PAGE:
Nature Medicine | Spoonful of Medicine

More on discrimination

One of my colleagues was telling me the other day that we at the journal have a bias in favor of the USA. She was specifically making this comment with regard to our reviewer pool, which is indeed dominated by US-based scientists. But then again, there are many more scientists here than in any other country in the world.

In terms of authors, though, there doesn’t seem to be such bias in favor of the US or against any country in particular. Have a look at this graph, which shows the ratio of published to submitted papers as a function of country.


Each color represents a year — from 2007 to 2004, top to bottom. Note that this plot includes papers submitted not only to Nat Med, but it’s pooled data from NMed, NNeuro, NGenet, NSMB, NCellBio, NImmunol and NBT. I didn’t plot the actual number of submitted papers because, of course, we get our largest number of submissions from the US. But this graph clearly shows that we don’t favor the US over, say, Italy or Spain. The graph also shows that countries that have invested heavily in science over the past few years, like Australia, show a steady increase in their ratio of successes over failures. Sure, countries like China and India still have some catching up to do, but they’ll get there, trust me.

LatAm stands for Latin America. South Pacific includes Singapore, Hong Kong and Taiwan. Scandinavia includes Sweden, Norway, Denmark and Finland.


  1. Report this comment

    Alan Dove said:

    This is fascinating. It would be even more dramatic, I think, if you could get figures on the number of full-time researchers in each of these countries. At a glance, I know that the US has many, many more researchers than Switzerland, and yet the Swiss are scoring many more Nature papers.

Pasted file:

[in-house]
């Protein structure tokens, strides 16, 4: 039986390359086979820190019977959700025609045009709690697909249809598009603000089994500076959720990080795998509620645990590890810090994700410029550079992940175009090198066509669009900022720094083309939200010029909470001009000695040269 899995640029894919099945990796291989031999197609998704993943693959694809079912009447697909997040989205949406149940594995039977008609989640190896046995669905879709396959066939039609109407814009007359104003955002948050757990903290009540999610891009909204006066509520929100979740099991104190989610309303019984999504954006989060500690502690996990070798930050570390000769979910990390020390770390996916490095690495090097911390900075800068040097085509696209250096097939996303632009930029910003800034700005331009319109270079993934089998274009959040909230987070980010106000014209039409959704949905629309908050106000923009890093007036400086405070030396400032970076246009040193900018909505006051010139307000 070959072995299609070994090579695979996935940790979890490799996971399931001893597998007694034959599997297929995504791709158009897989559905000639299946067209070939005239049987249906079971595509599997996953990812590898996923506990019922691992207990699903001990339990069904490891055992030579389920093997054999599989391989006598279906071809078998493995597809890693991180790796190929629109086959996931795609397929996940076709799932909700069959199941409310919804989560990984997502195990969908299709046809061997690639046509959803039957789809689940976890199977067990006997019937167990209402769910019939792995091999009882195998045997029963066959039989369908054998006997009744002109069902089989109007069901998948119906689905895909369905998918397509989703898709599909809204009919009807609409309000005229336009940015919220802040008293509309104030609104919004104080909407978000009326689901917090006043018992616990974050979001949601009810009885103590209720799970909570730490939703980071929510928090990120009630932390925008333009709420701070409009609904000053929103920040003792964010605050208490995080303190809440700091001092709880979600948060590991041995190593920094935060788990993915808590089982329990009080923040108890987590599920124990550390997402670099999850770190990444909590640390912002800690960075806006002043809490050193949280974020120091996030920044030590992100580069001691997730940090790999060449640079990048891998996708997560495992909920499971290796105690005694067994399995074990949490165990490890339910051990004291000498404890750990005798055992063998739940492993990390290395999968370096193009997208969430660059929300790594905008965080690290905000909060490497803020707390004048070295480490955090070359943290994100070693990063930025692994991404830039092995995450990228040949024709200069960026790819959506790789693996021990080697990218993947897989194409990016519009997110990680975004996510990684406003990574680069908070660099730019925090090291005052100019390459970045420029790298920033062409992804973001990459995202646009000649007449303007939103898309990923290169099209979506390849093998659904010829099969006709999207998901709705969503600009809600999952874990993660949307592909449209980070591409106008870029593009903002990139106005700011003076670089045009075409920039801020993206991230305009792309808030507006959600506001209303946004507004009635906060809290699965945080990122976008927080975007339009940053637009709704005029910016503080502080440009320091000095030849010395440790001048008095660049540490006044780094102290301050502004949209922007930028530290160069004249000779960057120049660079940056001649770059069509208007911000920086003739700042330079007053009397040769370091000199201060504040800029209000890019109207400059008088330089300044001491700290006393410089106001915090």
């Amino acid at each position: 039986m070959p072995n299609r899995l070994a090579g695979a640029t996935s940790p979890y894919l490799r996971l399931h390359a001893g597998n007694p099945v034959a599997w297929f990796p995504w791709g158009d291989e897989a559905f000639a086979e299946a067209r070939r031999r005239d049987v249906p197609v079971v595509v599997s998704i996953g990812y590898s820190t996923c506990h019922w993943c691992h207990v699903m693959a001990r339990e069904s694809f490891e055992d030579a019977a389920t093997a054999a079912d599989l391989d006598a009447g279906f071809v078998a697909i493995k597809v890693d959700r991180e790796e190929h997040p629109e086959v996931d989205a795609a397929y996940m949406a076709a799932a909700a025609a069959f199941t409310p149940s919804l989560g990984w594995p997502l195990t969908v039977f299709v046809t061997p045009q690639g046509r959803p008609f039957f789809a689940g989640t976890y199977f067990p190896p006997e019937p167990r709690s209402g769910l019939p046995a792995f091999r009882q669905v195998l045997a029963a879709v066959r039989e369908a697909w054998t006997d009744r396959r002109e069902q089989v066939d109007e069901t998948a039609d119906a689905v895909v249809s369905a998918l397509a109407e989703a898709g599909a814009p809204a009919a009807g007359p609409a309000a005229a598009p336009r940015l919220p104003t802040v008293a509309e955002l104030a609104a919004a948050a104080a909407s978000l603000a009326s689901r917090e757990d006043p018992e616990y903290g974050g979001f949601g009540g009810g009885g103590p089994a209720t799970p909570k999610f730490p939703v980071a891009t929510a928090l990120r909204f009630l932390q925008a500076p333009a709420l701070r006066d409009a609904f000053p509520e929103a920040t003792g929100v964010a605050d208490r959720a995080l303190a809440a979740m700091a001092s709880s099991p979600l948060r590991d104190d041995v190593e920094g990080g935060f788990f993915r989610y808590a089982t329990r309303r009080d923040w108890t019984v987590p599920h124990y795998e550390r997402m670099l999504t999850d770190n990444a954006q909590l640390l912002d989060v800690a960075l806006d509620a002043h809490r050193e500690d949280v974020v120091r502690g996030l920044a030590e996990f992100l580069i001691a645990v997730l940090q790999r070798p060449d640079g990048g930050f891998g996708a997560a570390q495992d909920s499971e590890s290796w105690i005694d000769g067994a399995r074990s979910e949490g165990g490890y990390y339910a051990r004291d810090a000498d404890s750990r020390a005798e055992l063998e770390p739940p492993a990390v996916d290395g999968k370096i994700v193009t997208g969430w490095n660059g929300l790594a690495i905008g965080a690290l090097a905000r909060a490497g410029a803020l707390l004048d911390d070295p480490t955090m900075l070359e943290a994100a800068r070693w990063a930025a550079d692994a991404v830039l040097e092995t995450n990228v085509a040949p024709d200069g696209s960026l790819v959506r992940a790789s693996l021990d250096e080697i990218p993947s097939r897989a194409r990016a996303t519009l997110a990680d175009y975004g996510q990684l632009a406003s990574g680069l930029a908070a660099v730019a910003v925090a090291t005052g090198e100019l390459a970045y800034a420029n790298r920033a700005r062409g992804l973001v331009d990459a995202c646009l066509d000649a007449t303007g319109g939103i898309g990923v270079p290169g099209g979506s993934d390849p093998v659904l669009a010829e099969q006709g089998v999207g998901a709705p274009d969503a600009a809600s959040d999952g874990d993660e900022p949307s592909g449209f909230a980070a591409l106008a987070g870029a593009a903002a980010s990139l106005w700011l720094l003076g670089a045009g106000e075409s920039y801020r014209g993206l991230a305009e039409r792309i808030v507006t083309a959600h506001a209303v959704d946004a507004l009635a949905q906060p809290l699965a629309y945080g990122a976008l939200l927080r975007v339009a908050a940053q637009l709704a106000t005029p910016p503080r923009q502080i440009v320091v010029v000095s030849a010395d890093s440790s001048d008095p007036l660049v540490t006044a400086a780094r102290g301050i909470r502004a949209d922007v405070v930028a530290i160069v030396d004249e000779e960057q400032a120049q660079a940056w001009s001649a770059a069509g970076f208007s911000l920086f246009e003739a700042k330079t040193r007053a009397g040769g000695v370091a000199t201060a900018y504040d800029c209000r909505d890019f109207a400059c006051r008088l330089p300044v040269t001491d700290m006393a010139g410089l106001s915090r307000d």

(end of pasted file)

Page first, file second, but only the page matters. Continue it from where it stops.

That would suggest that if anything, Nature actually has a bias against US researchers, despite its American-dominated reviewer pool. Of course, such an interpretation would be absurd, which I gather is your point.

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    Alan Dove said:

    Please disregard the conclusion of my previous comment. I just realized the graph is the ratio of published:submitted papers, not total publications. So the Swiss have a higher success rate than the Americans, but that could also mean that fewer Swiss researchers submit papers to Nature.

    It would still be interesting to get the numbers of researchers in these countries, to normalize the data to the relative sizes of the scientific talent pools.

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    JCL said:

    I was going to include the actual number of submissions, but decided in the end that this was somewhat confidential data that maybe NPG wouldn’t appreciate my sharing.

    I don’t know about the number of scientists of different countries, but my impression is that getting reliable info on this is very difficult, as the definition of “scientist” depends on who you ask.

    It is nevertheless safe to say that there are many more researchers in the USA than in Switzerland, surely.

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    Alan Dove said:

    If we craft the definition correctly, we could automate the data collection. For example, we could probably get a pretty good approximation of the biomedical research population of a country by defining “biomedical researcher” as “anyone who has been an author on a PubMed-indexed paper in the last three years.”

    The basic outline of the computer script would be:

    1. Define a list of countries to be searched.

    2. Execute a search on PubMed for papers from the first country on the list, limited to the past three years (or whatever other time span the programmer defines).

    3. Dump the author names from the search into a list.

    4. Sort the list, remove all duplications, then count the number of names. That’s the census of that country’s biomedical researchers.

    5. Repeat for the next country.

    PubMed can limit searches to specific article types, so we could also eliminate letters and reviews from the set, leaving folks who are authors on actual research papers.

    Now we just need to find someone with the programming skills and time to do this. I’m not sure I have either, but I may toy with the idea and see what I can accomplish.

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    JCL said:

    good idea, although i think you’ll find that doing this through scopus, instead of pubmed, is a lot easier.

    if you don’t have access to scopus, i may do it myself, as it’s not too many countries, after all.

    incidentally, i just presented this graph at a talk in madrid, and people were quite interested in the data.